15. "Goodbyeee," Blackadder (1989)
Welcome to the “100 Best Sitcom Episodes of All Time,” a countdown for 2012. Each episode will get a separate blog post, counting backward toward No. 1. A list of the programs revealed so far is here (and on Pinterest), and an introduction to the project is here.
We've come to the first series finale on the list, and it's one of the darkest TV episodes ever. In "Goodbyeee," Captain Edmund Blackadder and his crew are ordered to leave their trench for the "big push": a suicidal run toward German machine guns somewhere on the western front during World War I.
Blackadder: Millions have died, but our troops have advanced no further than an asthmatic ant with some heavy shopping.
Forget The Office; this is true squirm comedy. The only thing that comes close is the crucifixion scene in The Life of Brian. And "Goodbyeee" makes more of an anti-war statement than M*A*S*H ever did — and at one-fifth the time of the latter's series finale.
In "Goodbyeee," every bit of comedy is a build-up to the sight of Blackadder and the others running into a hail of German bullets, and we instinctively want to see the massacre. When a sitcom makes the promise of a bizarre or grotesque sight, it would be cheating to hold back at the last minute. Would "Lucy's Italian Movie" be a classic if we never saw her stomp grapes? Would Fawlty Towers be a classic if Basil's schemes didn't collapse in the final minutes of each episode? Green Acres is not among my favorite shows, but I give it a lot of points for an episode ("The Case of the Hooterville Refund Fraud") in which everyone keeps talking about the town's monkey-racing track. The story is resolved and the episode seems to be over, but then we get a brief scene of monkeys chasing a wooden banana down a dirt race course — as if the producers felt it would be unfair not to hand over the treat they had been dangling in front of us.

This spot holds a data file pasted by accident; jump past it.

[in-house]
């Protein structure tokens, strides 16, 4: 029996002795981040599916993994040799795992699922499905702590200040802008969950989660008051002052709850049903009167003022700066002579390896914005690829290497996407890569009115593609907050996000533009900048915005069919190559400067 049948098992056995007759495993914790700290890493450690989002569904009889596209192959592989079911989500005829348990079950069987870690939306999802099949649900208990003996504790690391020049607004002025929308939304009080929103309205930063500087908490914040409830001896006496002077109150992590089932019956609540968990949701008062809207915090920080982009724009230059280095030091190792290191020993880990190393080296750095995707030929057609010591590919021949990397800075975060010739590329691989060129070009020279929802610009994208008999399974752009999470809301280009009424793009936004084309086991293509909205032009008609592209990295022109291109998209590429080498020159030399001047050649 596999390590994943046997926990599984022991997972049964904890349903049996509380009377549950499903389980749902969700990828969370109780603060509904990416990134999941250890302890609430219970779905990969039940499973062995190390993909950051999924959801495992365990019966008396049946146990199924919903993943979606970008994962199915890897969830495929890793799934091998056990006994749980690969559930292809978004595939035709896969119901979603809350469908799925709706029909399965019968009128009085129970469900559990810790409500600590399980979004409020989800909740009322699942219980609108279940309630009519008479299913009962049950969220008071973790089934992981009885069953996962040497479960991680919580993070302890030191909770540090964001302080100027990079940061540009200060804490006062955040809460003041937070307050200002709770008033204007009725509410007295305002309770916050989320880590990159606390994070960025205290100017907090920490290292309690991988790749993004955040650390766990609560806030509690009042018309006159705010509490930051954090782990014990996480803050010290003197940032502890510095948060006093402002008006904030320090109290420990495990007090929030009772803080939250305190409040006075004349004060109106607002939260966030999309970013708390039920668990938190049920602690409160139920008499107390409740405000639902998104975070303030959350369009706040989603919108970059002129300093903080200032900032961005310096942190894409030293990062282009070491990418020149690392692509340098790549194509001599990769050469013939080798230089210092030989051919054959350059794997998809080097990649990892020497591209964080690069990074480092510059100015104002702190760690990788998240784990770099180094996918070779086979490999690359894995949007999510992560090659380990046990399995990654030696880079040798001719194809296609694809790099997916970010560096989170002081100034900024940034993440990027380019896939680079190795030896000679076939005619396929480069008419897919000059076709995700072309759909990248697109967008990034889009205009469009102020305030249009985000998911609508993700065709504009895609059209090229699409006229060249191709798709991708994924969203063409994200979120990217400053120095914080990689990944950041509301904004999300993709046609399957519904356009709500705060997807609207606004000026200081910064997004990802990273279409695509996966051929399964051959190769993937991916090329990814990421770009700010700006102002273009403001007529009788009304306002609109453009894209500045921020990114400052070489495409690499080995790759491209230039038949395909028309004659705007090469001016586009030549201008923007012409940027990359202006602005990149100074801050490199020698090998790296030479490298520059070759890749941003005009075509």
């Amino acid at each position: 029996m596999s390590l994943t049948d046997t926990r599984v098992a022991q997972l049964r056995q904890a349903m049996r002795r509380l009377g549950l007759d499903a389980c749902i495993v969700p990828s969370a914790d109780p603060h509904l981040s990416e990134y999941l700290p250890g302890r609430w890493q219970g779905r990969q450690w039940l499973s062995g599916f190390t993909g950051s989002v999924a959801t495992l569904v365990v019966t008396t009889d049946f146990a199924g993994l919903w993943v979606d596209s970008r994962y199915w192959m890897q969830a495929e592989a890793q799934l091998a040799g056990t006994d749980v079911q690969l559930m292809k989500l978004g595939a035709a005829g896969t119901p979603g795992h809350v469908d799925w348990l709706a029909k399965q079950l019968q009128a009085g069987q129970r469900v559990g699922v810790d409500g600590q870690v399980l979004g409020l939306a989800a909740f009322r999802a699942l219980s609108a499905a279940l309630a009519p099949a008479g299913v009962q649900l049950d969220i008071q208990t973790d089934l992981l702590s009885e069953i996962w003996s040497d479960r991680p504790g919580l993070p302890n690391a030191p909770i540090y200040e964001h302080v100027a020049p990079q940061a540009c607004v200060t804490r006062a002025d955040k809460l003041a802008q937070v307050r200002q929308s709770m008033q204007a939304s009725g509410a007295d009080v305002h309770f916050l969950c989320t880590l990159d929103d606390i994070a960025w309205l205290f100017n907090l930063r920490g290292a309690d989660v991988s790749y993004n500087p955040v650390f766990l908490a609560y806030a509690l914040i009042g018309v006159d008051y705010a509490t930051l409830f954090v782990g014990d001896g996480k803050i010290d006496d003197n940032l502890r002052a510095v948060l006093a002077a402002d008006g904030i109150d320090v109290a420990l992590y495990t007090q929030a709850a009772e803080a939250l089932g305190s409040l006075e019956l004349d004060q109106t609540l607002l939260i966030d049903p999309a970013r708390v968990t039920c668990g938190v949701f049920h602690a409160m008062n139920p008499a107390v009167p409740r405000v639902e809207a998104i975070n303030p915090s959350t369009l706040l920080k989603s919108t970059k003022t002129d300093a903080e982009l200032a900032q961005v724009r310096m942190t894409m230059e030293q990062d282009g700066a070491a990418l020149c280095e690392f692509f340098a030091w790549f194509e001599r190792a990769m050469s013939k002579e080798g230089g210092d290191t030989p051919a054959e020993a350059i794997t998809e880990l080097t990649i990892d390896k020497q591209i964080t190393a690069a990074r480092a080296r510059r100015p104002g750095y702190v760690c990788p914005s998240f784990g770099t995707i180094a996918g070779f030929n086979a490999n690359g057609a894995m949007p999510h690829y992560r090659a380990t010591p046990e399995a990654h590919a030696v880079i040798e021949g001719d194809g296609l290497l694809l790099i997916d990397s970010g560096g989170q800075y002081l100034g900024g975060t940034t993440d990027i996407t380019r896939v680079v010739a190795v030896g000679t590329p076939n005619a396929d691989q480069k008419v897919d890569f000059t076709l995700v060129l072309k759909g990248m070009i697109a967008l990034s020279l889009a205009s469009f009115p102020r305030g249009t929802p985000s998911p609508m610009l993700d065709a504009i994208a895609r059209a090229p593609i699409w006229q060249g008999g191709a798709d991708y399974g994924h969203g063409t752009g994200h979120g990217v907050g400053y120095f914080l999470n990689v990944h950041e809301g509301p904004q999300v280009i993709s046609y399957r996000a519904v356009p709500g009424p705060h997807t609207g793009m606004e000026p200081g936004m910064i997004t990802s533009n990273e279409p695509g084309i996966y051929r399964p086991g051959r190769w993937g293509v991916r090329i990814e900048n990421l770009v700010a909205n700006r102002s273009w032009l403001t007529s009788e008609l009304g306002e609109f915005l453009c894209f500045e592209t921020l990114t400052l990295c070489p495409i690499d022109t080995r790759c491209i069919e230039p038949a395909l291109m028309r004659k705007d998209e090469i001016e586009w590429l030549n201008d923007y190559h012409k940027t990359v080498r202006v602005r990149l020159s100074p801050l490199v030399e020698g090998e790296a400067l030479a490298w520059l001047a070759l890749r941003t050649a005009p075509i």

If "Goodbyeee" didn't end with the troops making the big push, it would be like a runaway train lazily coming to a complete stop in the middle of a desert, and that doesn't make good comedy or drama.
General Melchett: (as he orders Captain Darling to join the suicide mission) I'm just going to have to sit this one out on the touchline with the half-time oranges and the fat wheezy boys with a note from matron, while you young bloods link arms and go together for the glorious final scrum down.
Despite the episode's subversive committment to seeing its premise through, "Goodbyeee" is emotionally affecting as well as brutally satiric. When Henry Blake is killed on M*A*S*H (in the episode "Abyssinia, Henry"), we're spared from seeing his final moments. And though the series made some pointed observations about war during its run — say, by casting Leslie Nielsen as a reckless, gung-ho colonel — Henry's death seems simply random. His helicopter being shot down off-screen is akin to Mrs. Landingham being killed by a drunk driver on The West WIng.
By contrast, we see Blackadder's mounting desperation as he tries to avoid certain death — while Baldrick and George are blissfully unable to comprehend the enormity of the situation.
You see, Baldrick, in order to prevent war in Europe, two superblocs
developed: us, the French and the Russians on one side, and the Germans